Nebraska folks have been looking forward to Saturday night's meeting with Penn State all summer. Who could blame them after the way the Nittany Lions blistered the Big Red 40-7 in a primetime national TV game? And from the looks of things this is a totally different Husker team JoePa's boys will be facing.
The biggest change is with new D-coordinator Bo Pelini's defense. Pelini, a Pete Carroll disciple, has unleashed a fast set of linebackers and that could spell disaster for a Penn State offensive line that uses five new guys, and quite frankly, looked lost last Saturday against Boston College.
We talked a little about OLB Demorrio Williams last week and sure enough, he went wild against Utah State, notching three sacks and forcing two fumbles in the first half. The move of the 6-foot, 215-pound Williams to DE in obvious passing situations has been a stroke of genius, but don't overlook MLB Barrett Ruud, who also has been freed up a lot this year.
The 6-2, 235-pound junior made a team-high 11 tackles while also forcing a fumble and breaking up two passes against USU. Ruud runs well, but he was bothered for most of last season having to play with a cast on his broken left hand. Pelini now is using Ruud further behind the line, giving him a better look at the offensive backfield and more freedom to run and play downhill.
This game will be even more compelling if JoePa relies more on talented freshman RB Austin Scott, who is -- by far -- his best runner.
As usual for a big game at the Orange Bowl, the Miami sideline looked like Hurricane Hall of Fame gathering. In addition to Bernie Kosar, Warren Sapp and dozens of others, one of the most vocal old 'Canes on the sidelines for Saturday night's manic comeback win over Florida was Melvin Bratton. A former superstar UM running back, Bratton was Willis McGahee some 15 years ago. He tore two knee ligaments while catching a pass in the 1988 Orange Bowl in which Miami beat Oklahoma for the national title. It was Bratton's last play for Miami.
Before the Orange Bowl, Bratton was a projected top-five pick. He was taken by the Dolphins in the sixth round of the '88 draft but opted not to sign. He went back into the draft and was taken by Denver in the seventh round the next year. Two years after starting for the Broncos in the 1990 Super Bowl, his career was over. Bratton ended up as a scout for a few NFL teams before his godson sparked an idea a short while back.
Turns out on Signing Day in February 2002, Bratton's best friend and former UM roommate Tolbert Bain was getting all styled up to take some pictures with his son, Travarous, a speedy cornerback, who committed to UM. Bain's old man, a former 'Cane cornerback, brought out his old Miami jersey. The younger Bain flipped. "Dad, that's worth about $250." When Bain shared the story with Bratton, the former tailback dropped his newspaper and a light bulb went off. College Throwback, an apparel business paying homage to old-school football heroes, was born.
Fast forward 18 months and thanks to the players' ties, they have signed up 29 former college football legends. Among them, FSU's Deion Sanders and his No. 2; Tennessee's Reggie White and his No. 92 and UM's Bernie Kosar and his No. 20. The players get a percentage of the jersey sales and an additional percentage goes to the school's athletic department in the player's name.
As the old 'Canes told their story about how fate found them, Bain looked outside at a yacht that cruised past the window of Fort Lauderdale's Marriott Marina. "Man, I'd like to have one of those someday," he said.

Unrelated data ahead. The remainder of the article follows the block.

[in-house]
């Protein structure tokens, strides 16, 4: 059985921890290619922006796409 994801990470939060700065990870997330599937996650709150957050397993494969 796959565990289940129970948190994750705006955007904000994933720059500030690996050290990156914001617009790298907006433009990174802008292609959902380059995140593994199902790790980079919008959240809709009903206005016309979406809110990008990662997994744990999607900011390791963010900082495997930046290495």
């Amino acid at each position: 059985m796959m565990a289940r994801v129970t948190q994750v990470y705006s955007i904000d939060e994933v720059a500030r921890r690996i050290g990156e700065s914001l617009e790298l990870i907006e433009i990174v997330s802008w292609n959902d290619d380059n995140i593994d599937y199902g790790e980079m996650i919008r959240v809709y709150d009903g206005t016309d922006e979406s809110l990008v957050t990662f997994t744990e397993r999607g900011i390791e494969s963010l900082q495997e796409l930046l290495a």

Bratton just laughed. "I thought I was gonna have one of those," he said smiling. "But I guess I wasn't ready. Maybe God thought I'd blow all the money back then."
Seeing Bratton and Bain (who is no longer allowed on the UM sidelines since he has a son playing), it got us to thinking which players this year have the potential to someday merit folk hero status. (And no, this isn't a best players list or anything like that, just guys we think have that mysterious Q-rating.)
1. Maurice Clarett, No. 13: Even if he never plays another down of college football, he will go down as an icon of sorts. Good or bad. That Grambling No. 13 that Doug Williams was showing off probably should be No. 1B.
2. Kellen Winslow, No. 81: The Vin Diesel look-alike may rub some folks the wrong way, but you can't deny he has 'it.' Who else gets on SportsCenter for making a one-handed catch on the sidelines while his unit wasn't even on the field like he did against Louisiana Tech.
3. Greg Jones, No. 6: Hercules in cleats. His annihilation of UNC safety Dexter Reid is the football equivalent to Vince Carter's facial on Frederick Weis. Maybe the best football highlight we've seen in years.
4. Larry Fitzgerald, No. 1: Has the work ethic, personality and talent to live up to his number. He's already make people in the Steel City forget Antonio Bryant.
5. David Pollack, No. 47: The SEC's top defender in 2002, he looks ready to make a run at another league player of the year trophy.
6. Jared Lorenzen, No. 22: As much cult hero as folk hero. He's big. He's talented. His beefy face looks like a loaf of fresh-baked bread inside that helmet.
7. Brad Smith, No. 16: He has a little of the Michael Vick factor. A few more performances like the one he turned in against Oklahoma last year and he'll become a household name.
8. Richie Incognito, No. 51: The name helps, but the ornery OT also must be making Dick Butkus proud that he wears 51.
9. Igor Olshansky, No. 53: OK, we had to pick one Duck because of those neon unis, and who better than bull-rushing Ukrainian who benches 515 pounds and loves to relax by throwing knives?
10. Jeremy Bloom, No. 15: Besides the fact that he might be the nation's slickest punt returner and that he'll probably will win an Olympic Gold medal some day, we found more than a dozen web sites devoted to the Colorado sophomore.
Speaking of cult heroes, you could probably add Columbia's No. 12. That's the jersey worn by reserve QB Matt Kaplan, who has made some news off the field since he is dating Ashley Olsen, one of the Olsen twins. Kaplan met her at tiny Campbell Hall High School in North Hollywood. "Matt was my prize recruit in 2002," says former Lion assistant Brian Yauger, who is coaching the Arvida Jets in Sweden this fall. Yauger was able to convince Kaplan to go to the Ivies over a ride to San Jose State. "It was funny, when I was recruiting him I noticed that the tailback was pretty good, and I asked about him. They said his name was something Washington." The kid was Denzel Washington's son.